Mutable Inheritance: JavaScript and Python expose the inheritance chain through mutable object members. In JavaScript, we already saw that the member "__proto__" could be used to implement inheritance directly. The "__proto__" member is mutable, so class hierarchies can be changed at runtime. We found it a bit more surprising when we realized the same was possible in Python:

class A(object):
  def method(self): return "from class A"

class B(object):
  def method(self): return "from class B"

obj = A()
obj.method()       # evaluates to "from class A"
isinstance(obj, A) # evaluates to True

obj.__class__ = B  # the __class__ member determines inheritance
obj.method()       # evaluates to "from class B"
isinstance(obj, B) # evaluates to True: obj's 'class' has changed!


These scripting languages also have flexible, and different, definitions of "methods".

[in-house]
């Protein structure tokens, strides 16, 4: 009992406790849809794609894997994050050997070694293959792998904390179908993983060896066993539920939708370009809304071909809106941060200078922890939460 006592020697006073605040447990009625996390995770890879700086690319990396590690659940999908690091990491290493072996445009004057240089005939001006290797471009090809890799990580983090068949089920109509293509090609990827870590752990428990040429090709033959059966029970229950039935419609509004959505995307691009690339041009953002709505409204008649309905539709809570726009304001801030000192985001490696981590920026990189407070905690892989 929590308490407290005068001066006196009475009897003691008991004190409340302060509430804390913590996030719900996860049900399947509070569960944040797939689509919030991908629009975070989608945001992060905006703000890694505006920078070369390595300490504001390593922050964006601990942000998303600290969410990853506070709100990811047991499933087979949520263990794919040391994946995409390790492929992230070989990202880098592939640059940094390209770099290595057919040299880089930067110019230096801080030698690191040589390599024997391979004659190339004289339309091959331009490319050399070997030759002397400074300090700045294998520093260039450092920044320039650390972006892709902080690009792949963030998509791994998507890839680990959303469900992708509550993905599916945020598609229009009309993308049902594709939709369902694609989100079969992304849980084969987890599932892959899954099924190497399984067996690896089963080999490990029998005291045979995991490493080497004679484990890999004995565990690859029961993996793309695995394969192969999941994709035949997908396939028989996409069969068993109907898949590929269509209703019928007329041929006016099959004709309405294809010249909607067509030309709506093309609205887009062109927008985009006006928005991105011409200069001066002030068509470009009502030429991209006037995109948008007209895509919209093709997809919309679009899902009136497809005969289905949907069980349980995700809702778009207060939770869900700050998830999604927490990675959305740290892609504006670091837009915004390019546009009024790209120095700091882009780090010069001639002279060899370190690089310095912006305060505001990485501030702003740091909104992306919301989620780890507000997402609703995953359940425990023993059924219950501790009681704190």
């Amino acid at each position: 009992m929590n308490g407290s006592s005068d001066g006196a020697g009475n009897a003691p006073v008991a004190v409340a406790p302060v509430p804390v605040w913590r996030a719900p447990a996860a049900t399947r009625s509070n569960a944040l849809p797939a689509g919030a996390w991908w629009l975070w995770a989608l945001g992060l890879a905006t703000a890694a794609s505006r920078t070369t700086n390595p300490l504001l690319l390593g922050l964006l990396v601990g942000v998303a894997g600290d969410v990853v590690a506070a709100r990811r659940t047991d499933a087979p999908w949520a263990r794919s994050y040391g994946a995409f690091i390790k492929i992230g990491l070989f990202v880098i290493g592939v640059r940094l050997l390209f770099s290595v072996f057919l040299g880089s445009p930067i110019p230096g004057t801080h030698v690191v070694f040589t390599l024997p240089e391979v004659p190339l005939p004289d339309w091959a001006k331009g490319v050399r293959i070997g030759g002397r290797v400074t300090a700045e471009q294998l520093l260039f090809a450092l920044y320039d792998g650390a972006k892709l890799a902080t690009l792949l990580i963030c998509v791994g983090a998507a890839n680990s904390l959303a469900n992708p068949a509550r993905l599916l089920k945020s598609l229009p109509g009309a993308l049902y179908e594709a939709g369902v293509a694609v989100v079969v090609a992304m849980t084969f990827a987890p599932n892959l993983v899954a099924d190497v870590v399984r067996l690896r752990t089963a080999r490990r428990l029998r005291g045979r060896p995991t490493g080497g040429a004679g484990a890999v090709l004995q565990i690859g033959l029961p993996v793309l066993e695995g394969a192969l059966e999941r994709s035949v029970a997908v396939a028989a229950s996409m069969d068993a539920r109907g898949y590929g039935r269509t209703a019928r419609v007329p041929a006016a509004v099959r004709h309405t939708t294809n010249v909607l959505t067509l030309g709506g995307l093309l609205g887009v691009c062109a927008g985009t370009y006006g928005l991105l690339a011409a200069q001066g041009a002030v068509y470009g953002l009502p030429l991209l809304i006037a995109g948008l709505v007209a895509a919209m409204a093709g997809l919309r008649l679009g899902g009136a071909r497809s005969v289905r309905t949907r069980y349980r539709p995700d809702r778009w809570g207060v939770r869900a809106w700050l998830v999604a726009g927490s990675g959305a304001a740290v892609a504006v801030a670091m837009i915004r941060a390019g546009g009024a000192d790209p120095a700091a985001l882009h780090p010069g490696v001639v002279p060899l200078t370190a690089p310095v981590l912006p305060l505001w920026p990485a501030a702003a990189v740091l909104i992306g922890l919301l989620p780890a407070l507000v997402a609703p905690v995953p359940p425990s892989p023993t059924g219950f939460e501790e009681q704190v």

JavaScript simply does not have methods. The syntax


Binds this to the value of obj in the body of method. However, the method member is just a function and can be easily extracted and applied:

var f = obj.method; f(...);

Since f() does not use the method call syntax above, it is treated as a function call. In this case, it is a well known JavaScript wart that this is bound to a default "global object" rather than obj.

Python and Ruby make a greater effort to retain a binding for the this parameter. Python doesn't care about the name of the parameter (though self is canonically used), and simply has special semantics for the first argument of a method. If a method is extracted via member access, it returns a function that binds the object from the member access to the first parameter: